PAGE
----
PCR problems:inverted repeats
horton at cis.umn.edu
Thu Jan 19 16:08:09 EST 1995
HARDIES at THORIN.UTHSCSA.EDU wrote:
: Namrata Srivastava wrote:
: > Im trying to PCR a 3-4 Kb DNA fragment which contains 1.6 Kb of
: > inverted repeat sequence. I get a shorter product which would correspond
: > to a secondary DNA structure loop (DNA hybridizing to itself) hence the taq
: > is unable to read through the entire template.
: If you mean that there is a very long inverted repeat, then I'm not
: confident that you can succeed. <snip, snip>
: ...If the primers
: are within the inverted repeat, move them outside of it.
: You may be happier changing the strategy to two PCR products <snip>
Yeah, do that. But if that is just too easy, I wonder if it would help
to do REAL FAST cycling, like they do with the air cyclers and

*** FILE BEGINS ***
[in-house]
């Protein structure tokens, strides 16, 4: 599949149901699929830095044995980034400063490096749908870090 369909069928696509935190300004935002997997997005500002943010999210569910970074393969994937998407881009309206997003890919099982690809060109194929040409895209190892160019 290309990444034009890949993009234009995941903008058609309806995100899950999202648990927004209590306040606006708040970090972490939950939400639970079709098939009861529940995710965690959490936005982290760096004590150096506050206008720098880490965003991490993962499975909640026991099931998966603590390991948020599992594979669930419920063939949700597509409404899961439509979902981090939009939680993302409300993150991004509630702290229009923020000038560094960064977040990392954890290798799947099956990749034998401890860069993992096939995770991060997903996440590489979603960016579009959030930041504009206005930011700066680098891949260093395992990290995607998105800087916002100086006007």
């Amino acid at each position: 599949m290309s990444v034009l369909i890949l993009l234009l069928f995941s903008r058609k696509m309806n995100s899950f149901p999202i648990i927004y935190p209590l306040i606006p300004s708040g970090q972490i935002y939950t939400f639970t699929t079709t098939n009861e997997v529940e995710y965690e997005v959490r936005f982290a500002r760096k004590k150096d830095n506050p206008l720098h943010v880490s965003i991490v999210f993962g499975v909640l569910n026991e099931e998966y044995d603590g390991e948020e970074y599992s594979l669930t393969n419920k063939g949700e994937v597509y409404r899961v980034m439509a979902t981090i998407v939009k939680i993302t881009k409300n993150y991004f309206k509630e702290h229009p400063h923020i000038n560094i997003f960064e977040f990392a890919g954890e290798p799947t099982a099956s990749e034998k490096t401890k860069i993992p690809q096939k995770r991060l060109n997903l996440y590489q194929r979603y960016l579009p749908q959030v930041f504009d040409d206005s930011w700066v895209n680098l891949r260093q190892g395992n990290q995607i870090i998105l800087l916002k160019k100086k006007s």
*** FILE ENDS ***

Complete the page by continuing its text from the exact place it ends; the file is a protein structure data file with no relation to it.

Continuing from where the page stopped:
capillary tubes. Presumably, with high primer concentrations, you could
get the primers to bind before the template snaps back into a hairpin.
Then, if you cycled fast enough, it might amplify... Or maybe not (the
effective local concentration of the complementary sequence in a hairpin
is really high. Might depend on how far apart the inverted repeats are.)
: Your interpretation of the smaller band requirers that the
: amplification actually worked, if I understand it. I doublt this,
: because the strands synthesized in the last cycle would still be
: duplexed; so I don't understand how you would get all snap back and no
: duplex. I'd guess you probably rescued some rearranged product.
Maybe it worked a little bit in each round? Slow cooling of the product
after the final denaturation should favor formation of the
(thermodynamically more stable) duplexes. Of course, this is all
Thermodynamics According to Bob.
This is an interesting problem - let us know how you solve it!
Bob Horton (Ph.D.!) /\ "Crash programs fail because of the theory that
U. of Minnesota, CBS || with nine women pregnant you get a baby a month"
1479 Gortner Ave. /||\ -Werner von Braun. Disclaimer:"Bob who?"
St. Paul, MN 55108 ^^ horton at molbio.cbs.umn.edu/(612) 624-3790
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